In the spirit of ARABIC GROOVE and NORTH AFRICAN GROOVE, Putumayo returns to the fray with a non-stop party à la Turque. Label boss Dan Storper was selector for this set which is all new to me. Middle Eastern rhythms ooze out of each track like honey from a plate of baklava. The overall tone however is of a global beat that is bass-heavy and has synth samples that would be at home in Mumbai or Manhattan. Tarkan's track sounds like it would work in a Bollywood film, while "Sinanay" by Gülseren has a Latino rapper. She represented Turkey at the mega-kitschy Eurovision song contest last year. This does bring up the old issue, if these songs were in English would they be dismissed as pure pap? Well, yes, but there is something to the ceramic drum, the minor seventh violins and other Turkic instrumentation that redeems the discoid guitar and other borrowings from a less-than-stellar musical epoch. Now to another issue. When CDs first appeared I worked in a conscientious record store. We were totally repelled by the "long boxes" that CDs initially came in: they were foot-long cardboard boxes, shrinkwrapped to protect the CD. This was to make them too big to steal and also to replace LPs which traditionally sat in deep bins in the record stores. We started shipping the empty long boxes back to the distributors in protest, to let them deal with the waste paper, but quickly they vanished. World Music Network has copped the look of Putumayo as the two companies criss-cross each others' tracks looking for a world beat compilation to click, perhaps this time Putumayo can return the favour and take an idea from World Music Network. The Th!nk Global series is packaged in recycled cardboard, with no plastic, which (while there is undoubtedly some bleaching and dioxin in the recycling process) is an improvement over the coated gloss paper, staples, and wads of plastic that make up the typical CD package. Putumayo gives a portion of their profits to worthy causes, this too has inspired World Music Network and is a worthy endeavour.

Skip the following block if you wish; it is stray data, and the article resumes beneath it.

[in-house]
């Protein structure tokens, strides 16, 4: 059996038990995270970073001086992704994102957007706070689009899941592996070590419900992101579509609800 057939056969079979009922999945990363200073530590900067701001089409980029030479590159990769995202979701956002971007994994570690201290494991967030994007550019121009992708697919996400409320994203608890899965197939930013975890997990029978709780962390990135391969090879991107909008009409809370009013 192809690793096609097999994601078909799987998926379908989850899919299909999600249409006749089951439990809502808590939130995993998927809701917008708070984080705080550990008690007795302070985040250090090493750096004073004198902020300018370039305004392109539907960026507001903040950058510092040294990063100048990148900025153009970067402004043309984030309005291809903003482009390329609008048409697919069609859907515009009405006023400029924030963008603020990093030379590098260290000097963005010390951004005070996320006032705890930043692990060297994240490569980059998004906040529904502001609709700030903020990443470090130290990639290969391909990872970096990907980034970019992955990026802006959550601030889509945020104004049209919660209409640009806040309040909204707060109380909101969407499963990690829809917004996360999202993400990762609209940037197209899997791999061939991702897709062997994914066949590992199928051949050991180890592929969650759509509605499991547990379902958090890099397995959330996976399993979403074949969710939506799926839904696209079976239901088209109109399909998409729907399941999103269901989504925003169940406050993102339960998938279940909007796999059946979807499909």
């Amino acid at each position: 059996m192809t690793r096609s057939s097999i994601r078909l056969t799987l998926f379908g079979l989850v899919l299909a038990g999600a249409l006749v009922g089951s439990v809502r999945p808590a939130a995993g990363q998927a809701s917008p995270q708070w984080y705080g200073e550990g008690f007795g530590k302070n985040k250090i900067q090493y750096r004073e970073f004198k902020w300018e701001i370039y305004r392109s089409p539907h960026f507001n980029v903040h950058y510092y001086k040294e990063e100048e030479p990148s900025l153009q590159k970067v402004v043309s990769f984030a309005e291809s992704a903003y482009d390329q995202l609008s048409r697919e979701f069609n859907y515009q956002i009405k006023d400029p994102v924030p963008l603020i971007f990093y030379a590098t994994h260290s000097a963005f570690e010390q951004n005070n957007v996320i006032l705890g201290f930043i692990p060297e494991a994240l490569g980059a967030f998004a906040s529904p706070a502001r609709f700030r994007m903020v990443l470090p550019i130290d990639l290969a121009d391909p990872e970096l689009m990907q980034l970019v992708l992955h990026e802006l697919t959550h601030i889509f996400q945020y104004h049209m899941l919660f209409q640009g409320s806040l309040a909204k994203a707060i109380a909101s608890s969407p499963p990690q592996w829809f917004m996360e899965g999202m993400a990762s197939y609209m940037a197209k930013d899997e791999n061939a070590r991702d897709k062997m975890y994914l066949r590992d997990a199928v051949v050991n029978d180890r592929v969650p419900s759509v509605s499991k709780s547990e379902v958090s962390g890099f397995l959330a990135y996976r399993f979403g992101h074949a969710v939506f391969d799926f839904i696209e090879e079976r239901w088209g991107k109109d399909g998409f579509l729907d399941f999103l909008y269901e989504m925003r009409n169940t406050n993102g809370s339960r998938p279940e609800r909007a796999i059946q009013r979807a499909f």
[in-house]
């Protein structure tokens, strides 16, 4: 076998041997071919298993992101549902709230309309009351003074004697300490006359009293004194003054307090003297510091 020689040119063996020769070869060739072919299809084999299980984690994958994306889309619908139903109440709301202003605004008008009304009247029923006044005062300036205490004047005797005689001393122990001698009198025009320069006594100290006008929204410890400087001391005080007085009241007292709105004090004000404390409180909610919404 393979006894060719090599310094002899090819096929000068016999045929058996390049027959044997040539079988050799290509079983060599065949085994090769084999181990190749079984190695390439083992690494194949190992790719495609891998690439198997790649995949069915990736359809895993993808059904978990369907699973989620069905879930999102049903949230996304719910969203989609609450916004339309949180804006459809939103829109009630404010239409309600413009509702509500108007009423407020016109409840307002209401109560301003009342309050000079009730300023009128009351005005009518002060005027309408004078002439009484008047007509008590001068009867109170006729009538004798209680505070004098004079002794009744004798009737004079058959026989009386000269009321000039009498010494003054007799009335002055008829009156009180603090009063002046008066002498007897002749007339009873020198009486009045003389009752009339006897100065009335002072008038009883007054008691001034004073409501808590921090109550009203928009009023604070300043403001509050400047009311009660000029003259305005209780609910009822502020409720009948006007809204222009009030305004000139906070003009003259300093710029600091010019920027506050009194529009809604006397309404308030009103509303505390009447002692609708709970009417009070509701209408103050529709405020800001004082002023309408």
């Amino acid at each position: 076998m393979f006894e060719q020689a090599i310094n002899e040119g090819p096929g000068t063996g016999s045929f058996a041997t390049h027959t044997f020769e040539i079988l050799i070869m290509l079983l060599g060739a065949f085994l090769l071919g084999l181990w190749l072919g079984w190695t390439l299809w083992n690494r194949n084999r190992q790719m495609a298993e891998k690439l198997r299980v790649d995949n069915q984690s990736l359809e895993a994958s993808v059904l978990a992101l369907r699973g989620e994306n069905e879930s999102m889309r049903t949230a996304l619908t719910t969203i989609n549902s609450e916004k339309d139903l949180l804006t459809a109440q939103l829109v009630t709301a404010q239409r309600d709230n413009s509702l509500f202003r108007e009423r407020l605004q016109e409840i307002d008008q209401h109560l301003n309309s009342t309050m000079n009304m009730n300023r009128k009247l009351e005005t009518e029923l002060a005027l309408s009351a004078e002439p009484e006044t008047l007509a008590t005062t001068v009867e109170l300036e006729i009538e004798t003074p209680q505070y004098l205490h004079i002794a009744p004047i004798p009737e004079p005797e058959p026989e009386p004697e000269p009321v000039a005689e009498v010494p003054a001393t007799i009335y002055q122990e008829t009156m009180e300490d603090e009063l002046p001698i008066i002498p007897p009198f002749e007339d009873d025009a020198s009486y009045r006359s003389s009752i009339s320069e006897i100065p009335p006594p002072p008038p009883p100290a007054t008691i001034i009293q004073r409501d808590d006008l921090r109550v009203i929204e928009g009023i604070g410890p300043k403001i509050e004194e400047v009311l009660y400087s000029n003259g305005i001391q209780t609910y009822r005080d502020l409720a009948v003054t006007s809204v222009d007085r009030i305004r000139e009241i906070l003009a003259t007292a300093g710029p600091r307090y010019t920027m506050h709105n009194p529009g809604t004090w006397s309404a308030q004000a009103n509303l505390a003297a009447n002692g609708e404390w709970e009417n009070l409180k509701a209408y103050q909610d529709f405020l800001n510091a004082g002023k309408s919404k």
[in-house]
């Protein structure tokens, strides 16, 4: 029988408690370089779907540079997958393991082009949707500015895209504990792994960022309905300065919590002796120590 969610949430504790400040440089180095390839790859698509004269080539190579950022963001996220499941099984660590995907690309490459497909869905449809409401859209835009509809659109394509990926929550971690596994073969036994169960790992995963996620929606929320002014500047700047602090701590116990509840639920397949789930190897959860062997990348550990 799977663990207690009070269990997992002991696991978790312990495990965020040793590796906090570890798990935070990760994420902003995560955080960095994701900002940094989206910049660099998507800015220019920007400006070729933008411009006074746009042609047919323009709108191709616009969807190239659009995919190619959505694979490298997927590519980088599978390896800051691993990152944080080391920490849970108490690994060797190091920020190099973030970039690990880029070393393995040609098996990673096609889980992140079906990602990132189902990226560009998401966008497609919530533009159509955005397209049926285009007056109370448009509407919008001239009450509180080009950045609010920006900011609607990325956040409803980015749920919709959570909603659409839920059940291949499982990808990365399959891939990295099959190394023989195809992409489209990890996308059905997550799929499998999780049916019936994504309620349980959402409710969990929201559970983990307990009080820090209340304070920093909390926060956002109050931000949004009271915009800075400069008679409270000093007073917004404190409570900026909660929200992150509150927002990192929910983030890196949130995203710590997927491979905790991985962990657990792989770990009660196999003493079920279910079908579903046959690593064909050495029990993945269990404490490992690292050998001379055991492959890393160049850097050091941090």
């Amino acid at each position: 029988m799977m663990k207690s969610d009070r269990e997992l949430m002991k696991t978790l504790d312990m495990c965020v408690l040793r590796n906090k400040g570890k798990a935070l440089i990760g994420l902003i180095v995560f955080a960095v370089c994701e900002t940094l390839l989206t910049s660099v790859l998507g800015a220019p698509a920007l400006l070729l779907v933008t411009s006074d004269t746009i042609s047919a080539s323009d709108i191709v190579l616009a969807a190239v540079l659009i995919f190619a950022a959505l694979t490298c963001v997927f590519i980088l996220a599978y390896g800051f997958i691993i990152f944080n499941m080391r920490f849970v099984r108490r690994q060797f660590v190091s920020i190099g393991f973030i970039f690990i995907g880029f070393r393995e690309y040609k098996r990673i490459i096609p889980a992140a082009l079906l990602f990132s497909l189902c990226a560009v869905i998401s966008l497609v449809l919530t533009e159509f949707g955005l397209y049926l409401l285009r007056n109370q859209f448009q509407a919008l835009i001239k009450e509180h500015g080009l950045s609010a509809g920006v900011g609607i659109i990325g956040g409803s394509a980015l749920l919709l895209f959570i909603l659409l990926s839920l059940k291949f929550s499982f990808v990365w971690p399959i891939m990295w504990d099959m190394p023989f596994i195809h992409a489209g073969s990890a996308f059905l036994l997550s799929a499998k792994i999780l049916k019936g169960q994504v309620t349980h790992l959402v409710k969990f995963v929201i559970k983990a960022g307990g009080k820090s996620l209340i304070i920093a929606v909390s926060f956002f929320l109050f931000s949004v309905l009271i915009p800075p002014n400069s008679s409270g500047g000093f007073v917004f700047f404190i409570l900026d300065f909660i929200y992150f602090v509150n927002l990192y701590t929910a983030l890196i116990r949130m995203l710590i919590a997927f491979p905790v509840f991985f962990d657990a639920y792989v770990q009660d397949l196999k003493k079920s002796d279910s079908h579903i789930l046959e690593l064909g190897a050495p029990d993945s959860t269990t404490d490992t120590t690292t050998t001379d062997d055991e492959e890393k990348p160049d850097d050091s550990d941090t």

One supposes you are wandering from club to club all night in this compelling pair of discs from London-based Union Square music. I don't recall much about my time in Istanbul, the gateway to Asia and a door to the past, when I hitch-hiked there in 1969. I do remember discovering that there was a local brand of cigarette that contained 1% hashish and everything else is a blue haze. I remember minarets, coffee shops, squalor, mud in the streets, ancient wooden buildings and, when I was feeling really far from home, I took a ferry to Bogazkoy and there was a brass plaque on the boat reading "Built at John Brown Shipyards, Glasgow." That oriental "otherness" is summoned up in the minor-key sound of the high-pitched reed oboe (the zurna) that weaves its snake-charmer magic through several cuts on here, from a traditional belly dance number like Ensemble Hüseyin Türkmenler's "Calgici Karisi binnaz" to the trip-hop club beats meet gypsy swing fantasy of Techno Roman Project's "Bahce Duvarini Astim," and on into a wild improvisation by Hüseyin & Günay Türkmenler. After twenty-five minutes of such intensity we cool down to the solo oud (Arabic lute), but then it's time to guzzle that drink and get back on the dance floor. The Türkmenler guys are at it again and coasting along on a rocking ceramic drum beat with wild fiddle and even wooden spoons in the mix. There's an exquisite long intro on the short-necked fiddle (the kemençe) to a classical piece by Erkan Dedeoglu called "Hicaz Pesrev." I am grateful to compiler Phil Meadley (an English global funk DJ) for finding this. This sampler is drawn narrowly from one or two labels and so there is duplication of artists but, in this case, it's a bonus as you get to see more sides of some of these astoundingly accomplished musicians. Now I know who to look for in the Turkish section.

Mercan Dede and Brooklyn Funk Essentials dominate the second disc but less-well-known acts like Harem shine forth. The premise now is that it's well past midnight and you are quite lost in the back alleys looking for the chill-out room and wondering who those scruffy kids are who seem to be following you. So get into a club and whatever happens, don't let those hypnotic rhythms lull you to sleep!